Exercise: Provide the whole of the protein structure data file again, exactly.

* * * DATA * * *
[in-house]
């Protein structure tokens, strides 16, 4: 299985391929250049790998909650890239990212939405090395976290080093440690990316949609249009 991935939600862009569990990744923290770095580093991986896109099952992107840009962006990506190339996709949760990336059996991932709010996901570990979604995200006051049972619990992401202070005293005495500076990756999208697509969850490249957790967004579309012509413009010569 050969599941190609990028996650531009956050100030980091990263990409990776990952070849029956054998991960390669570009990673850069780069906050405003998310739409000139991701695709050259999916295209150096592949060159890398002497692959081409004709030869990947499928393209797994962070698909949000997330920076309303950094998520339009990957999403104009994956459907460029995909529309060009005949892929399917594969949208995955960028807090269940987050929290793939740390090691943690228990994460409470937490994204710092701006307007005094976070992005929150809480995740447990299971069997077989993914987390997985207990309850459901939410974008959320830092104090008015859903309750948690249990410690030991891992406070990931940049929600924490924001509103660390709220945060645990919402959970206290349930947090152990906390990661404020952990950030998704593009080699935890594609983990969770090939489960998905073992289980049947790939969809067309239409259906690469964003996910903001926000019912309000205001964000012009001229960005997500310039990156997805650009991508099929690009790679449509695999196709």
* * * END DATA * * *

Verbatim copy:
[in-house]
């Protein structure tokens, strides 16, 4: 299985391929250049790998909650890239990212939405090395976290080093440690990316949609249009 991935939600862009569990990744923290770095580093991986896109099952992107840009962006990506190339996709949760990336059996991932709010996901570990979604995200006051049972619990992401202070005293005495500076990756999208697509969850490249957790967004579309012509413009010569 050969599941190609990028996650531009956050100030980091990263990409990776990952070849029956054998991960390669570009990673850069780069906050405003998310739409000139991701695709050259999916295209150096592949060159890398002497692959081409004709030869990947499928393209797994962070698909949000997330920076309303950094998520339009990957999403104009994956459907460029995909529309060009005949892929399917594969949208995955960028807090269940987050929290793939740390090691943690228990994460409470937490994204710092701006307007005094976070992005929150809480995740447990299971069997077989993914987390997985207990309850459901939410974008959320830092104090008015859903309750948690249990410690030991891992406070990931940049929600924490924001509103660390709220945060645990919402959970206290349930947090152990906390990661404020952990950030998704593009080699935890594609983990969770090939489960998905073992289980049947790939969809067309239409259906690469964003996910903001926000019912309000205001964000012009001229960005997500310039990156997805650009991508099929690009790679449509695999196709």